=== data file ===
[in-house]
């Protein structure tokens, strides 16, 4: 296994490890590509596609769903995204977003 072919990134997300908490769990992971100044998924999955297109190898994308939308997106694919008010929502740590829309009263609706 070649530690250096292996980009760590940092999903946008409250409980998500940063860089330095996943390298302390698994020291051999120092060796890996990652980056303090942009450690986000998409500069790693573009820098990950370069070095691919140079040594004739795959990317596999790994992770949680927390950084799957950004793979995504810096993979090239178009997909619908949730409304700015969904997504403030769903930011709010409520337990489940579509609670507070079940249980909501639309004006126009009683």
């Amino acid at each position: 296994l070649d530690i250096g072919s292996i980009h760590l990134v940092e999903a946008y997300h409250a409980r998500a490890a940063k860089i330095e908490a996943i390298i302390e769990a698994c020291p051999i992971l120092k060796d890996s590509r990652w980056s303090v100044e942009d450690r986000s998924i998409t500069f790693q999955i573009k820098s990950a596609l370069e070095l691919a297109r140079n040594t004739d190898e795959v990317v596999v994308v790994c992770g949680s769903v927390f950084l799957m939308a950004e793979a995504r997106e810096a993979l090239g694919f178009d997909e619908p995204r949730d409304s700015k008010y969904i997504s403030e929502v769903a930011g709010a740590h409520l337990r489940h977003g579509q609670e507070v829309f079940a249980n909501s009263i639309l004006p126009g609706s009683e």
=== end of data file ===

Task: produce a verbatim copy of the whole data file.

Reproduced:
[in-house]
């Protein structure tokens, strides 16, 4: 296994490890590509596609769903995204977003 072919990134997300908490769990992971100044998924999955297109190898994308939308997106694919008010929502740590829309009263609706 070649530690250096292996980009760590940092999903946008409250409980998500940063860089330095996943390298302390698994020291051999120092060796890996990652980056303090942009450690986000998409500069790693573009820098990950370069070095691919140079040594004739795959990317596999790994992770949680927390950084799957950004793979995504810096993979090239178009997909619908949730409304700015969904997504403030769903930011709010409520337990489940579509609670507070079940249980909501639309004006126009009683």
């Amino acid at each position: 296994l070649d530690i250096g072919s292996i980009h760590l990134v940092e999903a946008y997300h409250a409980r998500a490890a940063k860089i330095e908490a996943i390298i302390e769990a698994c020291p051999i992971l120092k060796d890996s590509r990652w980056s303090v100044e942009d450690r986000s998924i998409t500069f790693q999955i573009k820098s990950a596609l370069e070095l691919a297109r140079n040594t004739d190898e795959v990317v596999v994308v790994c992770g949680s769903v927390f950084l799957m939308a950004e793979a995504r997106e810096a993979l090239g694919f178009d997909e619908p995204r949730d409304s700015k008010y969904i997504s403030e929502v769903a930011g709010a740590h409520l337990r489940h977003g579509q609670e507070v829309f079940a249980n909501s009263i639309l004006p126009g609706s009683e």